In the days that followed I spent my mornings on the couch numbing myself with French game shows, surprised that after a week I could solve some of the puzzles on Wheel of Fortune. In the afternoons I sat for hours at the piano, unable to read bass clef without F-A-C-E, struggling to pick out the tune to Für Elise. What I couldn’t figure out, though, was what, exactly, had happened. I remembered being proud that my last thought wasn’t a knee-jerk Oh, God—or worse, Oh, shit—but You should be thinking something really important right now. I tried to give myself an extra ten seconds before the crash, to move the fence and the tree back fifty feet, to widen the arc of the curve we didn’t make—anything to think of that important thing—but I couldn’t.
Back in the States I turned to Sherwin B. Nuland’s book How We Die to try and get some answers about the “state of apparent tranquility and release” that many people enter when threatened with serious trauma or imminent death. Nuland, a doctor and a scientist, is reluctant to ascribe a spiritual dimension to the body’s methods, but he speculates that there is “far more at work here than the well-known ‘fight or flight’ of a rush of adrenaline.” Nuland believes that endorphins are the cause of this tranquil state, but he explores their etymology in a way that makes me reconsider their role in the emergence of the split self: “They are endogenous morphine-like compounds. Endogenous [is] adapted from the Greek endon, meaning ‘within’ or ‘inner,’ and gennao, meaning ‘I produce.’” So endorphins are produced by the self within the self. Could the split self be a manifestation of spirit, launched from within our own bodies to help usher us from fear to calm, from life to death?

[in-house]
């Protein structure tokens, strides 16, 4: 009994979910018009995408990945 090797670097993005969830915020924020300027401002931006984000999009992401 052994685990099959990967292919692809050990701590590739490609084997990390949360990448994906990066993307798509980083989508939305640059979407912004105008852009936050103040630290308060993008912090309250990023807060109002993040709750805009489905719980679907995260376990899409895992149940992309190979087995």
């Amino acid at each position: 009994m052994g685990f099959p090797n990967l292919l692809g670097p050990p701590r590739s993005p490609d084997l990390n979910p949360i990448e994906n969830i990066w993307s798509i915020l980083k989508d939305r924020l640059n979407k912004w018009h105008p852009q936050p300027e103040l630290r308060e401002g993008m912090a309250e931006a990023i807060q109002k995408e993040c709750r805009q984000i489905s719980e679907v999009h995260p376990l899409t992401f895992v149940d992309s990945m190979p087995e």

Even if the split self is triggered by a chemical reaction, it serves no larger, physical, evolutionary purpose. Adrenaline gives us the strength or speed or sureness to survive; our genes have a better change of being flung into the future. But the moment of clarity the split self gives us is a purely internal gift that affects no one else but the self. And I begin to wonder if that isn’t part of the plan as well, if we don’t carry a small piece of mystery within us that is intentionally inaccessible for most of our physical, sandwich-eating, bus-riding, every-day lives.
Being in this moment is like lazy Saturday mornings spent in bed— awake yet not fully aware, entranced by the blank expanse of ceiling above, lingering in deep thought that vanishes as soon as I go vertical, leaving nothing but a feeling of great potential behind. This feeling lingers the same way the ghost of the split self does. It is something we can carry with us, regardless of what happens when our split selves reunite, when we get up from whatever bed we have been lying in, and walk back into life.
Randon Billings Noble is a writer and teacher living in Washington, DC. She earned her MFA in creative writing from New York University and has been a fellow at the Virginia Center for the Creative Arts as well as a resident at Wildacres and the Vermont Studio Center. Her work has been published in The Massachusetts Review, the Modern Love column of The New York Times, and Emrys Journal. She has recently completed a collection of essays, The Summer before Marriage.